CHELSEA$900,000Distressed properties initiative - acquisition and renovation of 3 foreclosed units; Blossom Park improvements; Targeted Code Enforcement; social services (Centro Latino citizenship program, ESOL instruction, after-school/summer program)
CHESTER$587,611Maple Avenue/Maple Street roadway and sidewalk improvements
CHESTERFIELD (jt) Cummington, Plainfield, Westhampton, Williamsburg$1,100,000Housing rehabilitation (22 units); social services (childcare subsidies, elder health, elder in-home living assistance, family counseling, food pantry)
CLINTON$892,285Senior Center; streets and sidewalks assessment and planning study
DENNIS (jt) Harwich$808,784Housing rehabilitation (20 units); social services (childcare assistance)
EASTHAMPTON$900,000Housing Rehabilitation (4 units); Everett/Grant Street Neighborhood roadway, sidewalk, drainage, water and sewer improvements
EDGARTOWN (jt) Aquinnah, Chilmark$816,369Housing rehabilitation (20 units); social services (childcare assistance)
EVERETT $900,000Housing Rehabilitation (5 units); Bow, Dane, Langdon, Orient, Jacob Streets roadway and sidewalk reconstruction; social services (elder self-sufficiency services, legal services, youth homelessness prevention, adult literacy, food pantry)
FAIRHAVEN, Middleborough$894,657Housing Rehabilitation (8 units); Elliot Lane (Fairhaven) roadway, sidewalk, drainage, and water improvements; Sproat and Park Streets (Middleborough) roadway and sidewalk improvements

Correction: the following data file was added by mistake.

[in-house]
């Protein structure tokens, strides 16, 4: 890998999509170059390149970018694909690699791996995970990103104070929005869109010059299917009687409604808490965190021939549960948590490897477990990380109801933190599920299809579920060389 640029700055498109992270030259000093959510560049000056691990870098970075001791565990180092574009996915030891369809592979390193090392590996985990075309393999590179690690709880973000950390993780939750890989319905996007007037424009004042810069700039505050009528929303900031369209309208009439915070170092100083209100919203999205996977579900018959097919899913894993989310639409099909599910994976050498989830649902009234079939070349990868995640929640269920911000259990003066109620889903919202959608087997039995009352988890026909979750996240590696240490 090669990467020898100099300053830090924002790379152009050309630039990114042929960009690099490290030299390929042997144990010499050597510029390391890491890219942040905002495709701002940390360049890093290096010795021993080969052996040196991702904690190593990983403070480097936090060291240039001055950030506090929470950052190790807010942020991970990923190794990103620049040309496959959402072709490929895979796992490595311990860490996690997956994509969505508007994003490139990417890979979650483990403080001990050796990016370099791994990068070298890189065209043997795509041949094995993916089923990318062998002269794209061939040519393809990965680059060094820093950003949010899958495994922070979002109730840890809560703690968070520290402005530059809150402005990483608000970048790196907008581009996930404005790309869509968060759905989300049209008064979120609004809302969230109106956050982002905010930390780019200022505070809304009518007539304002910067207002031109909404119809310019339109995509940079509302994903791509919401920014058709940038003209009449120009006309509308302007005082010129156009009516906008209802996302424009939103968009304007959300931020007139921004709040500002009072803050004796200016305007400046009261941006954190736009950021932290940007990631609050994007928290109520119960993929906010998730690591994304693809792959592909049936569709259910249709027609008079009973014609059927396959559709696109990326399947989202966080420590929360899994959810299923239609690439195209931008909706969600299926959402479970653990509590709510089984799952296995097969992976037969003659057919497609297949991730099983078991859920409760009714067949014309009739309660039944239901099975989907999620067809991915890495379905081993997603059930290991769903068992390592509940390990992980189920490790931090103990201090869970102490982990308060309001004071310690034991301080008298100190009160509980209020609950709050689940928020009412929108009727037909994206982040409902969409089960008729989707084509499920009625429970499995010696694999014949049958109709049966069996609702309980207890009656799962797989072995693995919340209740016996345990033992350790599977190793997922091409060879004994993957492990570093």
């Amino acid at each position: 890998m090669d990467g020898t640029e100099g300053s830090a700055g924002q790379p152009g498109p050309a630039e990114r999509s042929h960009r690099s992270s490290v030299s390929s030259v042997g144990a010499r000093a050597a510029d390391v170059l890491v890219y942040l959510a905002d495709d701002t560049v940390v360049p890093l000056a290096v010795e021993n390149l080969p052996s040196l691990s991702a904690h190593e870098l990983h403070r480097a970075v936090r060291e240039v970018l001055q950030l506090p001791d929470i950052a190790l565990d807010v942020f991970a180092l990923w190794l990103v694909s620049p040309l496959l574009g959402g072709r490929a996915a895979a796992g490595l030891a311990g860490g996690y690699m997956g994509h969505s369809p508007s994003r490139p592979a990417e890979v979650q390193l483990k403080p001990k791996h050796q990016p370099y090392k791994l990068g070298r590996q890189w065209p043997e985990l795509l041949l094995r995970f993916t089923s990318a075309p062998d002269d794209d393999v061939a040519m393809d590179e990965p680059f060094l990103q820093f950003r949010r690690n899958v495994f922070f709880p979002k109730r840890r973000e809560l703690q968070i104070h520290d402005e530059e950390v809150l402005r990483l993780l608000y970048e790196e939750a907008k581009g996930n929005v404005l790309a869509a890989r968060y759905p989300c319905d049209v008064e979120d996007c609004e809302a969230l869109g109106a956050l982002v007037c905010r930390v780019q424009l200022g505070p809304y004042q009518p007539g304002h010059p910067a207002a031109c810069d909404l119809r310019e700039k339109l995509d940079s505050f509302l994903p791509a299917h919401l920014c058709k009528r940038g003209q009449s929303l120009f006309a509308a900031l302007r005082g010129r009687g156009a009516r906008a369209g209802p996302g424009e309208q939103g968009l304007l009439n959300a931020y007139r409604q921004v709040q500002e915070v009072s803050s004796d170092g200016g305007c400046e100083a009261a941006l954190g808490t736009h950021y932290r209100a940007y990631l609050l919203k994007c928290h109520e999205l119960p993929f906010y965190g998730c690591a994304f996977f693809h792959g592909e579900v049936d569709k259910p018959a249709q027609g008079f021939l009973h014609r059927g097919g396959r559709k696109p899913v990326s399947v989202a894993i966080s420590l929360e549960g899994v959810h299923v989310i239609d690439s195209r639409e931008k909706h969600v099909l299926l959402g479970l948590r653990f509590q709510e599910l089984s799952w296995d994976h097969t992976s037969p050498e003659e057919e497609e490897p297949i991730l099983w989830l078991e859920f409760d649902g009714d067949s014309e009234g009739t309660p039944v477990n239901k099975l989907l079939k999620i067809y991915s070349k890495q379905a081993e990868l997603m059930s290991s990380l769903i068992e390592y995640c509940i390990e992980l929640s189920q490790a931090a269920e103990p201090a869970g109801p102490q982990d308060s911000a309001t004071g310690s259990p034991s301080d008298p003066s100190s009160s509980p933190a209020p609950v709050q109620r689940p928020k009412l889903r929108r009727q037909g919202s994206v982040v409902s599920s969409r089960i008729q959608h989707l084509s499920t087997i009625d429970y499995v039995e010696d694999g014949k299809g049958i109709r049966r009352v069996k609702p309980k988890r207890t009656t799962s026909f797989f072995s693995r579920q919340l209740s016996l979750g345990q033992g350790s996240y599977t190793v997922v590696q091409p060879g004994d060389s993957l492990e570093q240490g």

GARDNER$900,000Housing Redevelopment (55 units); Pleasant, Connors/Knowlton (Phase II) Streets roadway & sidewalk reconstruction; Jackson Playground improvements; social services (FTHB, employment training for veterans)
GREENFIELD$900,000Housing Rehabilitation (8 units); Hillside neighborhood sidewalk reconstruction; commercial district Slum and Blight inventory; Acquisition and demolition (2 units); social services (adult literacy, food pantry, substance abuse counseling, ESOL, youth employment training)
METHUEN$800,000Housing Rehabilitation (12 units); downtown sign and façade program; social services (adult literacy, childcare scholarships, youth services, transportation assistance)
MONTAGUE$426,406Housing Rehabilitation (4 units); Millers Falls Village center slums and blight study; Turners Falls Historic Industrial District slums and blight study; Senior Center planning study; social services (meals on wheels, early literacy education and care)
NORTH ADAMS$900,000Public facilities improvements to create youth center in former armory; demolition (2); design for a park; ADA improvement Alcombright Complex; social services
NORWOOD, Bridgewater$753,977Housing Rehabilitation (10 units); electrical upgrades to Housing Authority property (Washington Heights); Bridgewater Downtown community development plan